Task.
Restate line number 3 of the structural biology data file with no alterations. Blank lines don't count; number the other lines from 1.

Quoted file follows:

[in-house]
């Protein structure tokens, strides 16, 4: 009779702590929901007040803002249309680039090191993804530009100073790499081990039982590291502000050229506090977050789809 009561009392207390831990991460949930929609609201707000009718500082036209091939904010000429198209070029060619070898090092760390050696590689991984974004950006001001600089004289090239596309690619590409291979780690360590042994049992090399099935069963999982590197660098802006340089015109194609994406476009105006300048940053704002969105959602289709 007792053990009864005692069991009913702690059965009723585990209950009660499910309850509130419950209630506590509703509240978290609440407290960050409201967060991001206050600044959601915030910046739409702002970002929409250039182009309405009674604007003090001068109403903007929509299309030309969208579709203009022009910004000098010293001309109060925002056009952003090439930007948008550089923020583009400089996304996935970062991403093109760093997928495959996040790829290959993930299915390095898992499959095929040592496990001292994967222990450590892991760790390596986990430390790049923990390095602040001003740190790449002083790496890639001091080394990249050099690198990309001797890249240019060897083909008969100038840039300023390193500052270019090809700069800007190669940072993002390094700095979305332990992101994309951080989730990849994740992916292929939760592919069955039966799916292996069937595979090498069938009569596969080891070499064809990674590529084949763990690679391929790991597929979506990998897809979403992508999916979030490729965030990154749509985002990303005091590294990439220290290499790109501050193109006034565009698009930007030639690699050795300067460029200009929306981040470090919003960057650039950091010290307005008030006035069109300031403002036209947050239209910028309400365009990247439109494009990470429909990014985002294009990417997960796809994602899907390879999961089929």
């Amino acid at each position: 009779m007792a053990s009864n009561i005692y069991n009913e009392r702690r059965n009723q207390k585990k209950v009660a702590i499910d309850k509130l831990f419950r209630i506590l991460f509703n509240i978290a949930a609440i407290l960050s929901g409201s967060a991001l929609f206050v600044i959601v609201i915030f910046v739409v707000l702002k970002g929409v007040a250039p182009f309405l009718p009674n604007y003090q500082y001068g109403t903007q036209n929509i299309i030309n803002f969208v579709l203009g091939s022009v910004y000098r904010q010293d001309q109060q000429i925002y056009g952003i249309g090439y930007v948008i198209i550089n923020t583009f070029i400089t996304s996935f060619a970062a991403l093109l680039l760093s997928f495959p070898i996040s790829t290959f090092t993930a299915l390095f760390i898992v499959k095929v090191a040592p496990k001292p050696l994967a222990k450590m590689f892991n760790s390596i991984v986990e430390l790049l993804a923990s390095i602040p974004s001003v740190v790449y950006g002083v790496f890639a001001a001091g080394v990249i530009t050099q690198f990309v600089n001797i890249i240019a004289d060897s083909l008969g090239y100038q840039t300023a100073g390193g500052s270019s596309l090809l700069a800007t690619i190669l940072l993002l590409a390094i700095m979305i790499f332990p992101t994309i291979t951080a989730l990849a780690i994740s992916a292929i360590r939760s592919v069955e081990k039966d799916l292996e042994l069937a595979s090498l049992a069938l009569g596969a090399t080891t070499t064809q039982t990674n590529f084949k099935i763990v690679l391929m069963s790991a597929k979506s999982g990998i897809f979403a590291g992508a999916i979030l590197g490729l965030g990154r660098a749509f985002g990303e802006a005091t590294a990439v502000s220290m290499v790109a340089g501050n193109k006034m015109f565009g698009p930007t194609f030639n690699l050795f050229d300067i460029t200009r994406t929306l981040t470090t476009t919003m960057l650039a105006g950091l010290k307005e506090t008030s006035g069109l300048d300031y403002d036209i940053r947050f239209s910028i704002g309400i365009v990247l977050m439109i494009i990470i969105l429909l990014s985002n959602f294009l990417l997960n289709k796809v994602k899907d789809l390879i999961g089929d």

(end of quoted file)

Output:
């Amino acid at each position: 009779m007792a053990s009864n009561i005692y069991n009913e009392r702690r059965n009723q207390k585990k209950v009660a702590i499910d309850k509130l831990f419950r209630i506590l991460f509703n509240i978290a949930a609440i407290l960050s929901g409201s967060a991001l929609f206050v600044i959601v609201i915030f910046v739409v707000l702002k970002g929409v007040a250039p182009f309405l009718p009674n604007y003090q500082y001068g109403t903007q036209n929509i299309i030309n803002f969208v579709l203009g091939s022009v910004y000098r904010q010293d001309q109060q000429i925002y056009g952003i249309g090439y930007v948008i198209i550089n923020t583009f070029i400089t996304s996935f060619a970062a991403l093109l680039l760093s997928f495959p070898i996040s790829t290959f090092t993930a299915l390095f760390i898992v499959k095929v090191a040592p496990k001292p050696l994967a222990k450590m590689f892991n760790s390596i991984v986990e430390l790049l993804a923990s390095i602040p974004s001003v740190v790449y950006g002083v790496f890639a001001a001091g080394v990249i530009t050099q690198f990309v600089n001797i890249i240019a004289d060897s083909l008969g090239y100038q840039t300023a100073g390193g500052s270019s596309l090809l700069a800007t690619i190669l940072l993002l590409a390094i700095m979305i790499f332990p992101t994309i291979t951080a989730l990849a780690i994740s992916a292929i360590r939760s592919v069955e081990k039966d799916l292996e042994l069937a595979s090498l049992a069938l009569g596969a090399t080891t070499t064809q039982t990674n590529f084949k099935i763990v690679l391929m069963s790991a597929k979506s999982g990998i897809f979403a590291g992508a999916i979030l590197g490729l965030g990154r660098a749509f985002g990303e802006a005091t590294a990439v502000s220290m290499v790109a340089g501050n193109k006034m015109f565009g698009p930007t194609f030639n690699l050795f050229d300067i460029t200009r994406t929306l981040t470090t476009t919003m960057l650039a105006g950091l010290k307005e506090t008030s006035g069109l300048d300031y403002d036209i940053r947050f239209s910028i704002g309400i365009v990247l977050m439109i494009i990470i969105l429909l990014s985002n959602f294009l990417l997960n289709k796809v994602k899907d789809l390879i999961g089929d």